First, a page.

The earliest Swedish settlers established a Lutheran congregation in 1638. Most of the early English colonists belonged to the Church of England, while Dutch settlers were usually members of the Reformed Church. New Castle’s Immanuel Episcopal Church (1703) was the first Church of England parish in Delaware. Many Quakers moved to Delaware from Pennsylvania in the 18th century. During the late 17th and early 18th centuries, Presbyterian and Baptist churches were established, and after the American Revolution members of the Church of England in the United States reorganized as the Protestant Episcopal Church.
Methodism, introduced in the mid-18th century, became the dominant religion in Delaware by about 1800. In the 19th century the number of Roman Catholics greatly increased with the arrival of immigrants from Europe.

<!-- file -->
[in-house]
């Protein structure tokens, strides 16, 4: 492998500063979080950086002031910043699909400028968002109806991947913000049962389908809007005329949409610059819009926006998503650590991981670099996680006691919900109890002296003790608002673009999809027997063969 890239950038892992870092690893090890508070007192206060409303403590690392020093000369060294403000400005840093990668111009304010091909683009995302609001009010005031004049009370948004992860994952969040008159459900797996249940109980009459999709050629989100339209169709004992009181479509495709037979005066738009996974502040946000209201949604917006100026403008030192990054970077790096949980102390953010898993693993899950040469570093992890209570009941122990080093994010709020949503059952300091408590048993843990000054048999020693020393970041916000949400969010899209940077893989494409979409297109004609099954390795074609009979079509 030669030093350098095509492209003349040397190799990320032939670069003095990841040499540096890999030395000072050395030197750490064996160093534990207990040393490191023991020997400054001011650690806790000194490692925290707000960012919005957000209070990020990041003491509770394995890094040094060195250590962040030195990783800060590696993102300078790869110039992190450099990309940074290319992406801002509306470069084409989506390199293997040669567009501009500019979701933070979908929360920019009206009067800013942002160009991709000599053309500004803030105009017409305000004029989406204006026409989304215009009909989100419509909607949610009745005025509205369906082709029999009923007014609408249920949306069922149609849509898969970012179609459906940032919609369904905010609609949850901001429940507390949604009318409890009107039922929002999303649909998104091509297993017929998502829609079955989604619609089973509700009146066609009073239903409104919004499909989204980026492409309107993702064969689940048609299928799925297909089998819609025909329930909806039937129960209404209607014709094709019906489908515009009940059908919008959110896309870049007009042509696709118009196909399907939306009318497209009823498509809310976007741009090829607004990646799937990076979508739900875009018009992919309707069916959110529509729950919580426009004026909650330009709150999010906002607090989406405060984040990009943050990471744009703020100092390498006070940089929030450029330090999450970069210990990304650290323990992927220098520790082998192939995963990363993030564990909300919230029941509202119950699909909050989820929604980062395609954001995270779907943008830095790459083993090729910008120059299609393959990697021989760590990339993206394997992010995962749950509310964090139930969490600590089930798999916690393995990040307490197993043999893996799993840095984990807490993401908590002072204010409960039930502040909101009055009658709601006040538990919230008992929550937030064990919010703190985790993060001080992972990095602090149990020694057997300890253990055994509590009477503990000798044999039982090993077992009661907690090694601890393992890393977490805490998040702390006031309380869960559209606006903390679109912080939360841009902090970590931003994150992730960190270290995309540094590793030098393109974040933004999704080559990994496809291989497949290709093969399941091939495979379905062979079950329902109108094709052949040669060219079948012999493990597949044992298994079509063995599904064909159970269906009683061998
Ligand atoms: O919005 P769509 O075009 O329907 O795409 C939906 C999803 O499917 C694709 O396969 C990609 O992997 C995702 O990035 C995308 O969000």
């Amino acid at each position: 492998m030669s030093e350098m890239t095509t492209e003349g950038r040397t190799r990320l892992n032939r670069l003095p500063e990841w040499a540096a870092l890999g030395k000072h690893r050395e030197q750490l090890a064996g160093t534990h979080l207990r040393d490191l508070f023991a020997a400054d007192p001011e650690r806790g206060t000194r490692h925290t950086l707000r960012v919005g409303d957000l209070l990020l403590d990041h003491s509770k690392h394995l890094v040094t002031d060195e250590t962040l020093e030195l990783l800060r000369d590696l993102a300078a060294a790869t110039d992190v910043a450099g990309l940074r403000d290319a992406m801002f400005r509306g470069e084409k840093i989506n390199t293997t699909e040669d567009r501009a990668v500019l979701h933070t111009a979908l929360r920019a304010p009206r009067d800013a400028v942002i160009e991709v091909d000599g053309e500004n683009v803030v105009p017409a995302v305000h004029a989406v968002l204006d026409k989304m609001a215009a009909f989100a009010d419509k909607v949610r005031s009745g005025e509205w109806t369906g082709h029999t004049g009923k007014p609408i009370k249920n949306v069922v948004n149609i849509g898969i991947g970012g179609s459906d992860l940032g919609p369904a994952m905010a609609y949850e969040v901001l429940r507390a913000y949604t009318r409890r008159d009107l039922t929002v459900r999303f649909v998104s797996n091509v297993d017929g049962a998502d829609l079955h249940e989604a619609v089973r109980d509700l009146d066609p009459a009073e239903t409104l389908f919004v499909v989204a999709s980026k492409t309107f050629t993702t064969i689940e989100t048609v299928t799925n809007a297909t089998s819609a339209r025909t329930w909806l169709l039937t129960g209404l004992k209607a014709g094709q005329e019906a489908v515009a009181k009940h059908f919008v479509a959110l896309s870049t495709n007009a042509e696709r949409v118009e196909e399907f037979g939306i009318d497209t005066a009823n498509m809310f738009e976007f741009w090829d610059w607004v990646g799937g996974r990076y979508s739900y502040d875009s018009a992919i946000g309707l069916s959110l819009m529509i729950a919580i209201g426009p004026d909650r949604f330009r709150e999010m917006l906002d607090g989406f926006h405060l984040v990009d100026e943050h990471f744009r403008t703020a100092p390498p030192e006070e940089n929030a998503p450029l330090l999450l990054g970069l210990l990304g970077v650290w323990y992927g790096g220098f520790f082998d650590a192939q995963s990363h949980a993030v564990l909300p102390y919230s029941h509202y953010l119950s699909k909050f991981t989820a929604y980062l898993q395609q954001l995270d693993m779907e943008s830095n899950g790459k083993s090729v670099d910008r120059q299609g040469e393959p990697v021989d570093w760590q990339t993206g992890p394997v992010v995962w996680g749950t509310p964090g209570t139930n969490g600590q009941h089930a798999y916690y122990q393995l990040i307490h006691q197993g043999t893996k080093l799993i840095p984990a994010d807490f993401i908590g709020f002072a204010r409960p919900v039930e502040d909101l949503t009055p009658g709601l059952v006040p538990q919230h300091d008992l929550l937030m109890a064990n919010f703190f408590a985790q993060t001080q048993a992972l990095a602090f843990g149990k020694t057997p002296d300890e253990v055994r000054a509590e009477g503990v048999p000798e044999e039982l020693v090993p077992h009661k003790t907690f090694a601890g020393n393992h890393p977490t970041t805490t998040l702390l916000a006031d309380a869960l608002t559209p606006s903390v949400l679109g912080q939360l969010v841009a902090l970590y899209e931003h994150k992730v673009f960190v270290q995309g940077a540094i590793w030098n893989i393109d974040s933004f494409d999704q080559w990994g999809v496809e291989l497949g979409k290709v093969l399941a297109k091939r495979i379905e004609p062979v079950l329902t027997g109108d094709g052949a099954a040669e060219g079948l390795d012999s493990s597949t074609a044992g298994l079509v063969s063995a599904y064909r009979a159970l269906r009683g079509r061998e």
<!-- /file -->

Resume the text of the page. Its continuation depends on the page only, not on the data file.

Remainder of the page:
Although many Protestant denominations are now represented, the United Methodist Church has the largest membership, particularly in rural areas. But statewide and particularly in Wilmington and other cities Roman Catholics are the largest single religious group, representing about one-quarter of all church members. In addition, there are a few Jewish and Orthodox congregations in the state. "Delaware" © Emmanuel BUCHOT, Encarta, Wikipedia
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